Environmental Technologies, Intellectual Property and Climate Change

Environmental Technologies, Intellectual Property and Climate Change

Accessing, Obtaining and Protecting

Elgar Law, Technology and Society series

Edited by Abbe E.L. Brown

Many disciplines are relevant to combating climate change. This challenging book draws together legal, regulatory, geographic, industrial and professional perspectives and explores the role of technologies in addressing climate change through mitigation, adaptation and information gathering. It explores some key issues. Is intellectual property part of the solution, an obstacle to change or peripheral? Are there more important questions? Do they receive the attention they deserve? And from whom? This innovative book will play an important role in stimulating holistic discussion and action on an issue of key importance to society.

Chapter 8: Achieving greater access: a new role for established legal principles?

Abbe E.L. Brown

Subjects: development studies, law and development, environment, climate change, innovation and technology, technology and ict, law - academic, environmental law, human rights, intellectual property law, law and development, politics and public policy, human rights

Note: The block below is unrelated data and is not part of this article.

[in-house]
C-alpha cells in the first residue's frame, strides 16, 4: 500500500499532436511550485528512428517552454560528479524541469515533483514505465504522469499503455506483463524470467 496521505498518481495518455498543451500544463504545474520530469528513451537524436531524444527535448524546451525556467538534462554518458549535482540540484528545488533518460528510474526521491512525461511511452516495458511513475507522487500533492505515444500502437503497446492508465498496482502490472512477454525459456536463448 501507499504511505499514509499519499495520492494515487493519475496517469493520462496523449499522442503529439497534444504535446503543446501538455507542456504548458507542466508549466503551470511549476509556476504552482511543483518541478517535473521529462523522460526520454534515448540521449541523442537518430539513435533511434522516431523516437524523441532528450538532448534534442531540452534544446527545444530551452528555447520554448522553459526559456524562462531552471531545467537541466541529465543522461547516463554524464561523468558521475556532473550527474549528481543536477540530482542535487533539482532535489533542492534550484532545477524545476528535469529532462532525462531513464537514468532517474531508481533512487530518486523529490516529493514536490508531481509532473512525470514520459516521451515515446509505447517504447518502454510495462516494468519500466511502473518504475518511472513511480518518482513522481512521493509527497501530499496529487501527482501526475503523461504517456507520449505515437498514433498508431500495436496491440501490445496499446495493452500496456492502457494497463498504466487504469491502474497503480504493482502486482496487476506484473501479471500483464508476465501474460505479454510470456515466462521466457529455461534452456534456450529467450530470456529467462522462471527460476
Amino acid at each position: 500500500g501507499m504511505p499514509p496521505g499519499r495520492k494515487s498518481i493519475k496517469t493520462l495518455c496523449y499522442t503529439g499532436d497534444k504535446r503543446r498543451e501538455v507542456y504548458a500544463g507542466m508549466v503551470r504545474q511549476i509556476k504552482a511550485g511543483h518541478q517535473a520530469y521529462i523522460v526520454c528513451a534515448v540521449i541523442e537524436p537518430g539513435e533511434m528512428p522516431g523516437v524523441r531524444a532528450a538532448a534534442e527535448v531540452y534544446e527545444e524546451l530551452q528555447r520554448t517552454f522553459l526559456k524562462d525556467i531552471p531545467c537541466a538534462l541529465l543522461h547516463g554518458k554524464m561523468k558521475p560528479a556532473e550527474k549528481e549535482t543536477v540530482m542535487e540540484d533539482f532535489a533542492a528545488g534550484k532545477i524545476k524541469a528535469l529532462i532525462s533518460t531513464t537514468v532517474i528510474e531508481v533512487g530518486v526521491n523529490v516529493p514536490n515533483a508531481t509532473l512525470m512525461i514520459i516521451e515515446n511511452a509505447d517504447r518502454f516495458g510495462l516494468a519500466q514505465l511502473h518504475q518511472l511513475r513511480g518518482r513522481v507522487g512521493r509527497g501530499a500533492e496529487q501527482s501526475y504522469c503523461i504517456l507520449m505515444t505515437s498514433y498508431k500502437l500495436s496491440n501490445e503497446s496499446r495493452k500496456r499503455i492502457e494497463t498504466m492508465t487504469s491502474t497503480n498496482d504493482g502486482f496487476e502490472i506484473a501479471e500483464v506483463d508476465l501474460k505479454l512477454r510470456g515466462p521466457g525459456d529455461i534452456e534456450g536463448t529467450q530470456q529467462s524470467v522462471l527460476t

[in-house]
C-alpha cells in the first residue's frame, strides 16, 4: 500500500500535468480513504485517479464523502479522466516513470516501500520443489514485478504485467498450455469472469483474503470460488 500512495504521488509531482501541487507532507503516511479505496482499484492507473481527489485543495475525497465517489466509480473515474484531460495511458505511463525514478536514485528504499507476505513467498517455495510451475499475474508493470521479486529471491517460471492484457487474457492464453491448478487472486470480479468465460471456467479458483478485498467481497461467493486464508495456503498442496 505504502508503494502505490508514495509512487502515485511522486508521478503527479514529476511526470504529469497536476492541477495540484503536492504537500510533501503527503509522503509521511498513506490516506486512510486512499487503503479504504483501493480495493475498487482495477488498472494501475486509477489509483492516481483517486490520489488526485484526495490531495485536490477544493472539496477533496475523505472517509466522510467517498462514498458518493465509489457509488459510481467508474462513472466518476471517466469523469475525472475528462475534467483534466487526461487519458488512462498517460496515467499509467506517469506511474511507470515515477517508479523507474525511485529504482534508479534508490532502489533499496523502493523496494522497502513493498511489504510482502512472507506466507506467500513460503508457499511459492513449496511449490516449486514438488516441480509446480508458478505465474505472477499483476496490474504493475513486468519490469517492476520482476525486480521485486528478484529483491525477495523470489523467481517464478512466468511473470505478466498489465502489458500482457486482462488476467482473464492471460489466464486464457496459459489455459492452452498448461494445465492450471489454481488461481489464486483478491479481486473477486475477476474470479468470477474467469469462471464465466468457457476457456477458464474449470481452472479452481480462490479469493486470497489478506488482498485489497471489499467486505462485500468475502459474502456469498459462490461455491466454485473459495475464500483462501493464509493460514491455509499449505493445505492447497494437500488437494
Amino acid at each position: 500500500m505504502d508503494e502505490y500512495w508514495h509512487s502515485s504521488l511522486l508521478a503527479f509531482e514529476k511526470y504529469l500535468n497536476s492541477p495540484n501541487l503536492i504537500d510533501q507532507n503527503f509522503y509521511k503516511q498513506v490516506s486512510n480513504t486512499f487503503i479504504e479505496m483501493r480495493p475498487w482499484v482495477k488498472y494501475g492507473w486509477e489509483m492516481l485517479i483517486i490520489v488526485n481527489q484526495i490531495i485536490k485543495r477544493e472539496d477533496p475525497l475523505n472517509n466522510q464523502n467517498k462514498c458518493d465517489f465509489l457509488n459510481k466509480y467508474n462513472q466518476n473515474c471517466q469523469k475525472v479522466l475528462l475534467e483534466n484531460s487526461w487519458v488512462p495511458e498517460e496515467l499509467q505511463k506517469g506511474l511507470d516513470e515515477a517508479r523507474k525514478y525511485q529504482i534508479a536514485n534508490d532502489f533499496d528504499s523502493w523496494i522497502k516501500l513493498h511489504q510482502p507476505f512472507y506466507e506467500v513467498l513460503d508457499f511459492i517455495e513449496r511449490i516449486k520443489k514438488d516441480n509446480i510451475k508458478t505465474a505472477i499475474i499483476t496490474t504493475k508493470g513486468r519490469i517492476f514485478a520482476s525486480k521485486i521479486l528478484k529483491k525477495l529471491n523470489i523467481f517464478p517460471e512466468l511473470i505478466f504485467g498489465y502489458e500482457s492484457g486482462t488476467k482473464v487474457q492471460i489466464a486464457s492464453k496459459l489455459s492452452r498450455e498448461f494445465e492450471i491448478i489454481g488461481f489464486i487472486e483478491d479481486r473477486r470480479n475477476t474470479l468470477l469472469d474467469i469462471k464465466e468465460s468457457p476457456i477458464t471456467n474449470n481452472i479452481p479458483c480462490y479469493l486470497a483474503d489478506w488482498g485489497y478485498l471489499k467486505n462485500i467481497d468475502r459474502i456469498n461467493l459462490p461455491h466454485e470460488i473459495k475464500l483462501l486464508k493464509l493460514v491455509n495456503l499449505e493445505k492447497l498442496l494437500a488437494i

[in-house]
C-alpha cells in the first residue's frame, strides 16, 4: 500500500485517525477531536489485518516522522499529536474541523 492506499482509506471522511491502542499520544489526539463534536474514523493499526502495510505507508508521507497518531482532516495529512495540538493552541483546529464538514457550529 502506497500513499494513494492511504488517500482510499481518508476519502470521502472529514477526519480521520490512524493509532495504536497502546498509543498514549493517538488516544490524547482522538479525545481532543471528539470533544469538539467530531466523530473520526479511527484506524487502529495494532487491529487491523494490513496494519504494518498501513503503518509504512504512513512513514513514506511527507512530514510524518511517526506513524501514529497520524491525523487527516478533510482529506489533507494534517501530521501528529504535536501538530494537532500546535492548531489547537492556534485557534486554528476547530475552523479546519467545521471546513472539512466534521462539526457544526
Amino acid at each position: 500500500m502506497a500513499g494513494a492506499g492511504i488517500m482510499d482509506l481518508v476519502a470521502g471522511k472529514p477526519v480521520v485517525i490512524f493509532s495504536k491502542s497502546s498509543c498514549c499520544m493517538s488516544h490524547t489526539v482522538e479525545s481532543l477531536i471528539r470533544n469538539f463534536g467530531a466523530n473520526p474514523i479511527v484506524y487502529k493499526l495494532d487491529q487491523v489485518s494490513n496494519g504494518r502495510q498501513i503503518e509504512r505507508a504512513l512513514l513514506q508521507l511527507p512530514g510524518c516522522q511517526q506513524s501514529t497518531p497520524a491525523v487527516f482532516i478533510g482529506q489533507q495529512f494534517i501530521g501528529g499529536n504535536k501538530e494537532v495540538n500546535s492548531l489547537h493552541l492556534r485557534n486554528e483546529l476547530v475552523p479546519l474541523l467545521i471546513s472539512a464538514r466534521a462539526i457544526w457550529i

Extract

This chapter discusses the extent to which different legal fields might be combined to make a substantive contribution to the battle against climate change. Firstly, how can intellectual property (IP), competition and human rights, separately and together, assist in identifying essential technologies? Secondly, if the goal in respect of climate change should not be access to essential technologies but the generation of and use of more technologies of all kinds, what role can be played by IP, com- petition and human rights? Finally, it will be argued that greater access to some climate change-related technologies is required – and when this is so, what is the place of the three fields in delivering this? This chapter will focus on solutions which could be developed in the European Union (EU). It is of course the case, as recognized throughout this collection, that climate change has implications well beyond the EU. Yet the EU is a sophisticated legal environment; if a solution exploring the interface between these three fields cannot be developed there, this may suggest that the approach is not of wider global relevance. Throughout this project, a question has been raised frequently: what is an essential technology? A state seeking to address climate change in the light of its Kyoto Protocol obligations in relation to reduction of greenhouse gas emissions1 might seem to be faced with a wider range of options.

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